About 450 people in Pennsylvania are serving life sentences without the possibility of parole for crimes they committed when they were younger than 18. Several community groups, including the American Civil Liberties Union (ACLU) in Pennsylvania are fighting to change the law, and allow for more flexibility for these kids.
"It doesn't make sense to say that a child is absolutely never going to be rehabilitated, is never going to be in a position to make better decisions throughout their entire life," says ACLU Community Organizer Ngani Ndimbie, "that's a very heavy thing to say about a 13, 14 15 year old, 16,17 18 year old."
The group would at least like to see juveniles convicted of serious crimes get a shot at parole at some point in their sentences.
"It's so strange, we don't really treat children as adults in many other ways. I think we have a lot of other laws and policies that are based on the idea that children don't reason as well and can't make decisions as well as adults, then we have this policy that does the opposite," said Ndimbie.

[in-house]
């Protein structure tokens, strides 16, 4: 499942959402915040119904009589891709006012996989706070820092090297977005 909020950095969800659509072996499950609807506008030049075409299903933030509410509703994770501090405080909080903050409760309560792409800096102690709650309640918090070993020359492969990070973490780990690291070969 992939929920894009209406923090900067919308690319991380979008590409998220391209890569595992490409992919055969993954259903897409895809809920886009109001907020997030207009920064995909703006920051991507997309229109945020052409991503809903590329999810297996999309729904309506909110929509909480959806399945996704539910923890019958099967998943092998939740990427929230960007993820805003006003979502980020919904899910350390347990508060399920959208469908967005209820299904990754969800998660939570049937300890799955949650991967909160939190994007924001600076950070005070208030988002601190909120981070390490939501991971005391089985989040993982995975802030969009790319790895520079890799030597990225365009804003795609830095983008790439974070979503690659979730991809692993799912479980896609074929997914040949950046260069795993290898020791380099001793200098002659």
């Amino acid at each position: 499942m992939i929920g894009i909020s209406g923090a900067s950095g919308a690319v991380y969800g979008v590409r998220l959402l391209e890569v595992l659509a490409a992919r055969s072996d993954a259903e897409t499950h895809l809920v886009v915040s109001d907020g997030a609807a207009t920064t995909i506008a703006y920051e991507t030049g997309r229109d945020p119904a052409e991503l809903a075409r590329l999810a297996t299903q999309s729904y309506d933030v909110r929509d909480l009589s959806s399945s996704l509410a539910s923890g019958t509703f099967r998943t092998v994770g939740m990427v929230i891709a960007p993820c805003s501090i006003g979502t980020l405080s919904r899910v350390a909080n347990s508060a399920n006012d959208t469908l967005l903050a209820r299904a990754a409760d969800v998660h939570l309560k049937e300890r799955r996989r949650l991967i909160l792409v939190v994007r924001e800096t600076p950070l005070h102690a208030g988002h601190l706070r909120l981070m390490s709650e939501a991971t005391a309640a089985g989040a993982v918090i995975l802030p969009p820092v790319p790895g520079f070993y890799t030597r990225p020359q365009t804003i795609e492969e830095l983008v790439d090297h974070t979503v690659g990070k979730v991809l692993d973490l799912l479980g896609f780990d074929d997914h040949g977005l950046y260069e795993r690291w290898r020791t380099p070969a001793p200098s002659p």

Plus, she said, kids often act impulsively and don't think about the consequences of their action, thereby making life without parole ineffective as a deterrent. The list of crimes that can result in life without parole for a juvenile go beyond homicide. Currently, the ACLU along with the Black Political Empowerment Project (B-PEP) and Fight for Lifers are trying to raise awareness on the issue.
Further action is on hold pending the outcome of two cases in the U.S. Supreme Court. Later this month, oral arguments will be heard on the cases which question the constitutionality of life without parole sentences for juveniles, a decision is expected in the fall.